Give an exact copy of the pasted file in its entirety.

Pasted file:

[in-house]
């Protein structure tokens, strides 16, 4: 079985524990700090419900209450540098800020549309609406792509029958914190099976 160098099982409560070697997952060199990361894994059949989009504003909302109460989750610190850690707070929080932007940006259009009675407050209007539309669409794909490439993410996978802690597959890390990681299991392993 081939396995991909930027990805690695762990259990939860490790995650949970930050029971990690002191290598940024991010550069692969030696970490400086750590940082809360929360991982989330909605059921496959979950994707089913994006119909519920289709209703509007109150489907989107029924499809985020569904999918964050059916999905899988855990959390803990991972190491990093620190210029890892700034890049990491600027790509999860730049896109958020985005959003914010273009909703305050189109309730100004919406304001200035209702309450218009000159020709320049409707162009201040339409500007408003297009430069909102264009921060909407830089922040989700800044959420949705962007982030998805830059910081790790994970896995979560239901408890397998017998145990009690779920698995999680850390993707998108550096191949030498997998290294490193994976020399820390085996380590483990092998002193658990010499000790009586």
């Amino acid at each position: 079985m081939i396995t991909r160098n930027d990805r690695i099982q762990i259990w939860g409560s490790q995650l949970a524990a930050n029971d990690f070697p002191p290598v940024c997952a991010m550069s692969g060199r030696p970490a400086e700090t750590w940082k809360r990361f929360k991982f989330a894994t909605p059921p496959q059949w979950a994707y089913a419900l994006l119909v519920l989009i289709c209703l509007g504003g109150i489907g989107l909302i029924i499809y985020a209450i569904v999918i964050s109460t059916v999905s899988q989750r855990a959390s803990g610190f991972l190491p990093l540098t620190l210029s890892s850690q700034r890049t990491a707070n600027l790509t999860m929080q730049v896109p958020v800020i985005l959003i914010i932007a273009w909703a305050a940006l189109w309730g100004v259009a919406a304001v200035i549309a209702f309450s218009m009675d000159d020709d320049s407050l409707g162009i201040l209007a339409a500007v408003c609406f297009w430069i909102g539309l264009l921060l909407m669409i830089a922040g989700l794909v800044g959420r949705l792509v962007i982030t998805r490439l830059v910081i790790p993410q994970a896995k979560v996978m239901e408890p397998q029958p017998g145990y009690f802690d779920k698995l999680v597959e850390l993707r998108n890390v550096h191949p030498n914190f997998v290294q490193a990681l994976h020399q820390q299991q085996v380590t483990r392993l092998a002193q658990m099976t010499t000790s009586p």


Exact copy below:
[in-house]
């Protein structure tokens, strides 16, 4: 079985524990700090419900209450540098800020549309609406792509029958914190099976 160098099982409560070697997952060199990361894994059949989009504003909302109460989750610190850690707070929080932007940006259009009675407050209007539309669409794909490439993410996978802690597959890390990681299991392993 081939396995991909930027990805690695762990259990939860490790995650949970930050029971990690002191290598940024991010550069692969030696970490400086750590940082809360929360991982989330909605059921496959979950994707089913994006119909519920289709209703509007109150489907989107029924499809985020569904999918964050059916999905899988855990959390803990991972190491990093620190210029890892700034890049990491600027790509999860730049896109958020985005959003914010273009909703305050189109309730100004919406304001200035209702309450218009000159020709320049409707162009201040339409500007408003297009430069909102264009921060909407830089922040989700800044959420949705962007982030998805830059910081790790994970896995979560239901408890397998017998145990009690779920698995999680850390993707998108550096191949030498997998290294490193994976020399820390085996380590483990092998002193658990010499000790009586």
């Amino acid at each position: 079985m081939i396995t991909r160098n930027d990805r690695i099982q762990i259990w939860g409560s490790q995650l949970a524990a930050n029971d990690f070697p002191p290598v940024c997952a991010m550069s692969g060199r030696p970490a400086e700090t750590w940082k809360r990361f929360k991982f989330a894994t909605p059921p496959q059949w979950a994707y089913a419900l994006l119909v519920l989009i289709c209703l509007g504003g109150i489907g989107l909302i029924i499809y985020a209450i569904v999918i964050s109460t059916v999905s899988q989750r855990a959390s803990g610190f991972l190491p990093l540098t620190l210029s890892s850690q700034r890049t990491a707070n600027l790509t999860m929080q730049v896109p958020v800020i985005l959003i914010i932007a273009w909703a305050a940006l189109w309730g100004v259009a919406a304001v200035i549309a209702f309450s218009m009675d000159d020709d320049s407050l409707g162009i201040l209007a339409a500007v408003c609406f297009w430069i909102g539309l264009l921060l909407m669409i830089a922040g989700l794909v800044g959420r949705l792509v962007i982030t998805r490439l830059v910081i790790p993410q994970a896995k979560v996978m239901e408890p397998q029958p017998g145990y009690f802690d779920k698995l999680v597959e850390l993707r998108n890390v550096h191949p030498n914190f997998v290294q490193a990681l994976h020399q820390q299991q085996v380590t483990r392993l092998a002193q658990m099976t010499t000790s009586p």